lucid dreams

Lucid Dreaming: How to Know You’re in a Dream

Do you experience lucid dreaming? If so, consider yourself lucky: most people aren’t aware they’re asleep as they dream. They are at the mercy of their sleeping brains instead of in the driver’s seat. During lucid dreaming, you get to control events. You can tame mind-monsters and sail to the stars. As a result, you look forward to your nightly excursions.

When lucid dreams are possible

There are four stages of sleep, and not all involve dreams. Initially, you enter light sleep. A myriad of images, patterns, colors, and shapes pass through your mind as your conscious awareness fades. During stage two, eye-movements cease, and your brainwaves fluctuate. Afterward, you go into deeper, dreamless sleep when much brain and body maintenance occurs. Lastly, you enter REM sleep, which is when you dream. By this time, you’re about four-and-a-half hours into the sleep cycle.

Types of dreams

Although dreams vary, they can be grouped into types. For instance, you might have a recurring dream, where you visit the same place or event. Or, your dreams may have a theme, like escaping. Another type of dream is one that is just plain bizarre.

Dream journal

Writing in a journal can raise your expectation of lucidity. The more you write about your dreams, the more freely they will flow. Keep a journal at your bedside with a pen, and record each dream. Put them into one of the three types mentioned – recurring, themed, or bizarre.

If you notice you often experience the same kind of dream, use this knowledge to indicate you’re asleep. For instance, when strange events occur, consider whether you’re dreaming. You probably don’t usually roller-skate down the street naked while smoking a pipe. Consequently, if you find yourself doing so, there’s a good chance you’re asleep.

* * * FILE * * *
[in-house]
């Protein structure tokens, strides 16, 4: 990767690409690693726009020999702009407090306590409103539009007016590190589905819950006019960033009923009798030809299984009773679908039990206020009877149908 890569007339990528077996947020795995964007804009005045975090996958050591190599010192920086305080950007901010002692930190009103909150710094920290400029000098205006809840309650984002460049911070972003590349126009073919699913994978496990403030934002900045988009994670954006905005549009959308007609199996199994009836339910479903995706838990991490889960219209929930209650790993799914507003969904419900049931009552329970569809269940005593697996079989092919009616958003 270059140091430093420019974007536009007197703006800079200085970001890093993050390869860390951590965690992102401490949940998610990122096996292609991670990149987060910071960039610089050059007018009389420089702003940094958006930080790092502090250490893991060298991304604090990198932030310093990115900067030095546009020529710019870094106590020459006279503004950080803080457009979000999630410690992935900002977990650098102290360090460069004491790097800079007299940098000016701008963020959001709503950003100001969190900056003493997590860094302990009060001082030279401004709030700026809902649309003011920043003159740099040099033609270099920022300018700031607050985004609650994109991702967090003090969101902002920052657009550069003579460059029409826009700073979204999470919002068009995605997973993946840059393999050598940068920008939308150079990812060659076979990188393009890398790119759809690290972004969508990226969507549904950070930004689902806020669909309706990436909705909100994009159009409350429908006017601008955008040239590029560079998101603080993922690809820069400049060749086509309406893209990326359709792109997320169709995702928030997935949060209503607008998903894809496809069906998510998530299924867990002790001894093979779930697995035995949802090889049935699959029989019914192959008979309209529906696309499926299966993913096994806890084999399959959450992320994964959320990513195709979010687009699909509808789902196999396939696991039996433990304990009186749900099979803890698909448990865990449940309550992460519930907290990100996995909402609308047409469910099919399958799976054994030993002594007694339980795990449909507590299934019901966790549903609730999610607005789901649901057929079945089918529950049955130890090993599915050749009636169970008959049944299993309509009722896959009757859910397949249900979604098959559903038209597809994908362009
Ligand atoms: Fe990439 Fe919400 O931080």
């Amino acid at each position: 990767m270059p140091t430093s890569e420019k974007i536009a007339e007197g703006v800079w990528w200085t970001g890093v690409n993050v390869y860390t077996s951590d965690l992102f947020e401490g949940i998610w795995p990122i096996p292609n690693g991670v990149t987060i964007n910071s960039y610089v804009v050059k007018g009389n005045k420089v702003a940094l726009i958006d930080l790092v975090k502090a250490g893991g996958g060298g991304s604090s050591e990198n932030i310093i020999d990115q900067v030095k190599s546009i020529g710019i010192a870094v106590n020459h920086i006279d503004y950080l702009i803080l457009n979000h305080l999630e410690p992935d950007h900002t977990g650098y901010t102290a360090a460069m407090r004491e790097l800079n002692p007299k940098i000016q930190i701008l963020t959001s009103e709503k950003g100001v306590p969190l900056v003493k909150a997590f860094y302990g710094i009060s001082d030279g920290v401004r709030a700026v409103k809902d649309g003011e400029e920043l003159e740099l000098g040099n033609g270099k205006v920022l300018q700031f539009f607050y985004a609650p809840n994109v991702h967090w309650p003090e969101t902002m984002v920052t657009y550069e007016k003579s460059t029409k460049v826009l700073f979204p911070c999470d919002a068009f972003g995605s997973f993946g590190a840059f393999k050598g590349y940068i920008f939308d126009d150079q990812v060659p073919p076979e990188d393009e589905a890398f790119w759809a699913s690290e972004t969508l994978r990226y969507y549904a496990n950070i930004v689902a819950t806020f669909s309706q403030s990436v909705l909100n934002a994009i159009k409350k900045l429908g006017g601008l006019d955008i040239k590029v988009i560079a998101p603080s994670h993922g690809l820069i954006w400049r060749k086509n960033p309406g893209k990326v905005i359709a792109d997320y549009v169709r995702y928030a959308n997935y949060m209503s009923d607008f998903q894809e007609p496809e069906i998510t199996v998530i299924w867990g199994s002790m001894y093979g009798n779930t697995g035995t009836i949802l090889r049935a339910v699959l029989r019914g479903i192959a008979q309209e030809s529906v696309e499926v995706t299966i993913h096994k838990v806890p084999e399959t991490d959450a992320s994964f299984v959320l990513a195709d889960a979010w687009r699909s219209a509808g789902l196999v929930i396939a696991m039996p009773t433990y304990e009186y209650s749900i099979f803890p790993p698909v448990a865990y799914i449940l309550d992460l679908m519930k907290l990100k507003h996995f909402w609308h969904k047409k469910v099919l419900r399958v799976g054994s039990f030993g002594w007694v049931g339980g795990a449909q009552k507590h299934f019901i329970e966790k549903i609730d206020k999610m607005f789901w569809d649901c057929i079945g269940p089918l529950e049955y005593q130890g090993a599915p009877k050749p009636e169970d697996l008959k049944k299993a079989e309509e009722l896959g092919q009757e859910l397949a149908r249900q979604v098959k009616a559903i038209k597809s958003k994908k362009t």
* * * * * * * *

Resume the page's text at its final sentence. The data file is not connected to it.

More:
Authenticity checks

Reality checks are the easiest way to know whether you’re awake. Unlike in a waking state, your brain finds reading, writing, and switching lights on hard when you’re dreaming. While carrying out a check in a dream, you’ll find such tasks problematic. Words on a page might be hazy, and pushing a light switch won’t make a light come on. These are the best activities to use as cues.

You can also check whether you can do impossible activities, like flying during dreams. If you’re successful, it will be clear you’re not awake, since you can’t usually take to the air without a flying machine.

Practice being aware of performing these tasks. As you switch a light on or type a text successfully, tell yourself you are awake. Repetition will open the path to checking reality when you’re asleep.


Expecting to participate in dreams can increase their appearance. Before you go to sleep, inform your brain you want to know when you’re dreaming. Write your intention in a notebook, and think about it as you fall asleep.

If you want to be conscious of dreaming, keep a journal. Raise your expectations of encountering lucid dreams. Also, create a link with a complex task you often perform, like typing and sending texts. Carry out reality checks to see whether they are tougher than usual. If so, you know you’re probably dreaming.